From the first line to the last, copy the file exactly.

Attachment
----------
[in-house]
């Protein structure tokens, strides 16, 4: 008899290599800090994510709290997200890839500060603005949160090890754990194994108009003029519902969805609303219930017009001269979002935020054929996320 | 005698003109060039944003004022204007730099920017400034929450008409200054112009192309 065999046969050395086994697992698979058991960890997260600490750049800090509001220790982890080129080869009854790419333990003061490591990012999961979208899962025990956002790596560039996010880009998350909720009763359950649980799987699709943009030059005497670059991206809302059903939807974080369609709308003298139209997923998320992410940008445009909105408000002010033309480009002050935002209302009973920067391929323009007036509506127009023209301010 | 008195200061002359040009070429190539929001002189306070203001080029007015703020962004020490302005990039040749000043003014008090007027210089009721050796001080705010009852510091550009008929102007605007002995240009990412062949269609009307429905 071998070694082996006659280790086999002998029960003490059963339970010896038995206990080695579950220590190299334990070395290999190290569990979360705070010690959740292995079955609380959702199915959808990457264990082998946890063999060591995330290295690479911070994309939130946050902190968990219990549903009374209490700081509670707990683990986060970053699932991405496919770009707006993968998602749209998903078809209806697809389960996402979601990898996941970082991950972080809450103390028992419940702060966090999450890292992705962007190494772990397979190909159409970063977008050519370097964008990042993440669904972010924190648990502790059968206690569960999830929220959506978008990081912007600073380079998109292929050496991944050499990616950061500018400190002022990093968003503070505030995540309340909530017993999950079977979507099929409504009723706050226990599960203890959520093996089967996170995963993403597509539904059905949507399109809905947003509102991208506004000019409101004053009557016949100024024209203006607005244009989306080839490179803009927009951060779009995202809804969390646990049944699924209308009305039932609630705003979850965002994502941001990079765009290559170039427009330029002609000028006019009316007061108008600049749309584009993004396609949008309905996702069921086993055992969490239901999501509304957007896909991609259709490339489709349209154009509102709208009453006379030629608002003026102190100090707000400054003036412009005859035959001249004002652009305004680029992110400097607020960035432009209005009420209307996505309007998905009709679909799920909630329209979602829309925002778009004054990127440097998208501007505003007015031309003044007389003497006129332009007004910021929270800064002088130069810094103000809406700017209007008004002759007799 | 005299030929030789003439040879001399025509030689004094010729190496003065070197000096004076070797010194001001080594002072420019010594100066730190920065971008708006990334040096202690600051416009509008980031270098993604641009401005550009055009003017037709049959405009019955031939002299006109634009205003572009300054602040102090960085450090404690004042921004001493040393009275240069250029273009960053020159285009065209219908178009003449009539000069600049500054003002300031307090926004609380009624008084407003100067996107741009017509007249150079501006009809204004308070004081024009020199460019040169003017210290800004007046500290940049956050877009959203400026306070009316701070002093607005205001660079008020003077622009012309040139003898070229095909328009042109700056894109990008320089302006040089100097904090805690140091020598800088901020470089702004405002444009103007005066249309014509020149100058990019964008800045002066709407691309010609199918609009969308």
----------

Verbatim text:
[in-house]
């Protein structure tokens, strides 16, 4: 008899290599800090994510709290997200890839500060603005949160090890754990194994108009003029519902969805609303219930017009001269979002935020054929996320 | 005698003109060039944003004022204007730099920017400034929450008409200054112009192309 065999046969050395086994697992698979058991960890997260600490750049800090509001220790982890080129080869009854790419333990003061490591990012999961979208899962025990956002790596560039996010880009998350909720009763359950649980799987699709943009030059005497670059991206809302059903939807974080369609709308003298139209997923998320992410940008445009909105408000002010033309480009002050935002209302009973920067391929323009007036509506127009023209301010 | 008195200061002359040009070429190539929001002189306070203001080029007015703020962004020490302005990039040749000043003014008090007027210089009721050796001080705010009852510091550009008929102007605007002995240009990412062949269609009307429905 071998070694082996006659280790086999002998029960003490059963339970010896038995206990080695579950220590190299334990070395290999190290569990979360705070010690959740292995079955609380959702199915959808990457264990082998946890063999060591995330290295690479911070994309939130946050902190968990219990549903009374209490700081509670707990683990986060970053699932991405496919770009707006993968998602749209998903078809209806697809389960996402979601990898996941970082991950972080809450103390028992419940702060966090999450890292992705962007190494772990397979190909159409970063977008050519370097964008990042993440669904972010924190648990502790059968206690569960999830929220959506978008990081912007600073380079998109292929050496991944050499990616950061500018400190002022990093968003503070505030995540309340909530017993999950079977979507099929409504009723706050226990599960203890959520093996089967996170995963993403597509539904059905949507399109809905947003509102991208506004000019409101004053009557016949100024024209203006607005244009989306080839490179803009927009951060779009995202809804969390646990049944699924209308009305039932609630705003979850965002994502941001990079765009290559170039427009330029002609000028006019009316007061108008600049749309584009993004396609949008309905996702069921086993055992969490239901999501509304957007896909991609259709490339489709349209154009509102709208009453006379030629608002003026102190100090707000400054003036412009005859035959001249004002652009305004680029992110400097607020960035432009209005009420209307996505309007998905009709679909799920909630329209979602829309925002778009004054990127440097998208501007505003007015031309003044007389003497006129332009007004910021929270800064002088130069810094103000809406700017209007008004002759007799 | 005299030929030789003439040879001399025509030689004094010729190496003065070197000096004076070797010194001001080594002072420019010594100066730190920065971008708006990334040096202690600051416009509008980031270098993604641009401005550009055009003017037709049959405009019955031939002299006109634009205003572009300054602040102090960085450090404690004042921004001493040393009275240069250029273009960053020159285009065209219908178009003449009539000069600049500054003002300031307090926004609380009624008084407003100067996107741009017509007249150079501006009809204004308070004081024009020199460019040169003017210290800004007046500290940049956050877009959203400026306070009316701070002093607005205001660079008020003077622009012309040139003898070229095909328009042109700056894109990008320089302006040089100097904090805690140091020598800088901020470089702004405002444009103007005066249309014509020149100058990019964008800045002066709407691309010609199918609009969308």